CITROEN'S rebirth in recent years has seen it excel in many respects - notably in the MPV market.
The C4 Grand Picasso is one of my favourite large MPVs and has deservedly won awards a-plenty.
The smaller C4 Picasso is just as good in many ways though, and if the capacity to transport seven people isn't an essential requirement it more than measures up in pretty much every respect.
Its great strengths are space and practicality combined with overall quality and low running costs.
Design-wise it manages to execute the mid-sized MPV thing pretty well. Rather than your basic boxy blueprint it ever so subtly evokes the familiar egg shape of the original Xsara Picasso unveiled almost 20 years ago.
The C4 has been around in this form since 2013 and still looks fresh and stylish.
The C4 Picasso also scores highly for an interior that's well designed as well as being radically different and almost futuristic.
There's also a hallmark of quality for good quality materials, plastics and switchgear, which combine to create a cabin with a distinctly premium kind of feel.
The first thing you notice when you sit in the driver's seat is just how much visibility is offered thanks to some clever front pillar design touches.
On the space front it delivers too, with a huge cabin where pretty much everyone is well catered for. Normally I'm happy sat in the driver's seat but I couldn't help but feel jealous of the nifty footrest provided for the front seat passenger in this model.
The rear bench is three ‘proper' seats - each of which offer Isofix child seat connections and the entire bench can also slide forward and back.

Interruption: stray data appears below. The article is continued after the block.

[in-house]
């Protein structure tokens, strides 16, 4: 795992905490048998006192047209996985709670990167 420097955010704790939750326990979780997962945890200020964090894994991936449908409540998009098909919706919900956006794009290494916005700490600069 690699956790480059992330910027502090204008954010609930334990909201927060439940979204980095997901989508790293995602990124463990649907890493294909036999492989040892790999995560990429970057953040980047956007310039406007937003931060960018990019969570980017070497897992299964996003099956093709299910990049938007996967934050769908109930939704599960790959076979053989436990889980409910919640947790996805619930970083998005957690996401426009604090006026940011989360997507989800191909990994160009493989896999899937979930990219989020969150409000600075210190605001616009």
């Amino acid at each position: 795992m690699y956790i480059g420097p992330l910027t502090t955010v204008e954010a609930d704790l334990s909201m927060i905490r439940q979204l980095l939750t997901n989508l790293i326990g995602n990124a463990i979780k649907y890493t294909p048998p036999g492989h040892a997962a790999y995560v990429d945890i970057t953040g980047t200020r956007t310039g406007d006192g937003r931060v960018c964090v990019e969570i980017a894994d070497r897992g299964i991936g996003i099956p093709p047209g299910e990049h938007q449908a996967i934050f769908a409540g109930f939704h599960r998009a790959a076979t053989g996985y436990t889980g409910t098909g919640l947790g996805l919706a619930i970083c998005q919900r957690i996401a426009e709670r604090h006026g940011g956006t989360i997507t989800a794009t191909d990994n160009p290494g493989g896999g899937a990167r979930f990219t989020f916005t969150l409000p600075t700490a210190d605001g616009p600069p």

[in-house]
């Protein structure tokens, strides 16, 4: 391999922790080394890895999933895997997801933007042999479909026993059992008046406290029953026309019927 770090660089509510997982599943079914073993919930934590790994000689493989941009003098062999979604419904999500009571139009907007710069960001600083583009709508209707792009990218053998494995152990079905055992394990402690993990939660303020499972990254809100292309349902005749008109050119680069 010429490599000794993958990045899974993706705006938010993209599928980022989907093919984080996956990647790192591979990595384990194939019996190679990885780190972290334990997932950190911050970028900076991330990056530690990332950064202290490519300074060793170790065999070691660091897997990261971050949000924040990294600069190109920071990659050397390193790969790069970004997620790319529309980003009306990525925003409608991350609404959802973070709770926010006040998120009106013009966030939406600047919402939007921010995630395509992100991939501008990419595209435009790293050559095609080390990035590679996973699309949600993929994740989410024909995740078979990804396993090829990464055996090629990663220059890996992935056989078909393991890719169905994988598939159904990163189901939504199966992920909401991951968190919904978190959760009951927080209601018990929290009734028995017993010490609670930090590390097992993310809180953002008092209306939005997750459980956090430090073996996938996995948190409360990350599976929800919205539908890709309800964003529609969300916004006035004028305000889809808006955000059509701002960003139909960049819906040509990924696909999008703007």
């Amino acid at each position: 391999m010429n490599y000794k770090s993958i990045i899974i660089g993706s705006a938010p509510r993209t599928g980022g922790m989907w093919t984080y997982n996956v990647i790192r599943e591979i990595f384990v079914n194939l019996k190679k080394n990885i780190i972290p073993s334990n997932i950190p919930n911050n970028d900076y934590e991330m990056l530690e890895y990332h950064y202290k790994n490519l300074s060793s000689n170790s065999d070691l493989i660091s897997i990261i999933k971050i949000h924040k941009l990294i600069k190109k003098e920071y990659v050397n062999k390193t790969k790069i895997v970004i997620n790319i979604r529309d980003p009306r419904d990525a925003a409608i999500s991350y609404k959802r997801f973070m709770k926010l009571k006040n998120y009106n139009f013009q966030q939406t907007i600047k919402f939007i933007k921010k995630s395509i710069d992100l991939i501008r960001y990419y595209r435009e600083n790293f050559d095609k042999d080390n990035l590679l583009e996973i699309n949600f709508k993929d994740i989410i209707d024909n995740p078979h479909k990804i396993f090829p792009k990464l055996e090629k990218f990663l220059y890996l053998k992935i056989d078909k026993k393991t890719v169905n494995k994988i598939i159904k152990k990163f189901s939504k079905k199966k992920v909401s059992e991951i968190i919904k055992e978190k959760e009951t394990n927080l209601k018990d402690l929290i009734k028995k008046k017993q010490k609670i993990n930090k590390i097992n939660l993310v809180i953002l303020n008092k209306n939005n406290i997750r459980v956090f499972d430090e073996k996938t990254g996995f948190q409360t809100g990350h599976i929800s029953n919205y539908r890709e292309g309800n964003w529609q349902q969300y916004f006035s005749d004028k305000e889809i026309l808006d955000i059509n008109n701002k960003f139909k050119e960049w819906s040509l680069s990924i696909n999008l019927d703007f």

This means legroom and bootspace can be adjusted accordingly. With the bench fully forward there's 630 litres of carrying capacity and with it back it offers 537 litres.
With the rear seats folded you can create a completely flat load area which boasts 1,851 litres of space.
Would-be buyers are blessed with a decent range of engines to choose from - both petrol and diesel. The three-cylinder petrol model offers an impressive blend of performance and economy, though the range of diesels really does take some beating.
A 98bhp 1.6-litre Blue HDi 100 offers fuel economy of 74.3mpg on the combined cycle and emissions of 99g/km while a 2.0-litre 148bhp model is significantly more potent and still relatively frugal.
However the pick of the bunch is a 1.6-litre 108bhp diesel unit which actually matches the lower-powered 1.6-litre model for fuel economy and also has road-tax avoiding emissions of 100g/km in manual form.
This model was a slick-shifting automatic that was incredibly easy to live with as an everyday car and with emissions of just 101g/km still offers very low road tax.
About the only criticism that could be levelled at the C4 Picasso is that it offers what might be described as a relaxing rather than an engaging drive.
There's a noticeable bit of body roll but that's to be expected in a car of this ilk and what it might lack in driving dynamics it more than makes up for in the comfort stakes with a ride that's noticeably smooth and refined.
Trim options range from VTR and VTR+ to Exclusive and Exclusive+, with Selection sitting roughly in the middle.
All models offer Bluetooth and USB connections, with sat-nav coming as standard on the Exclusive and Exclusive+ models.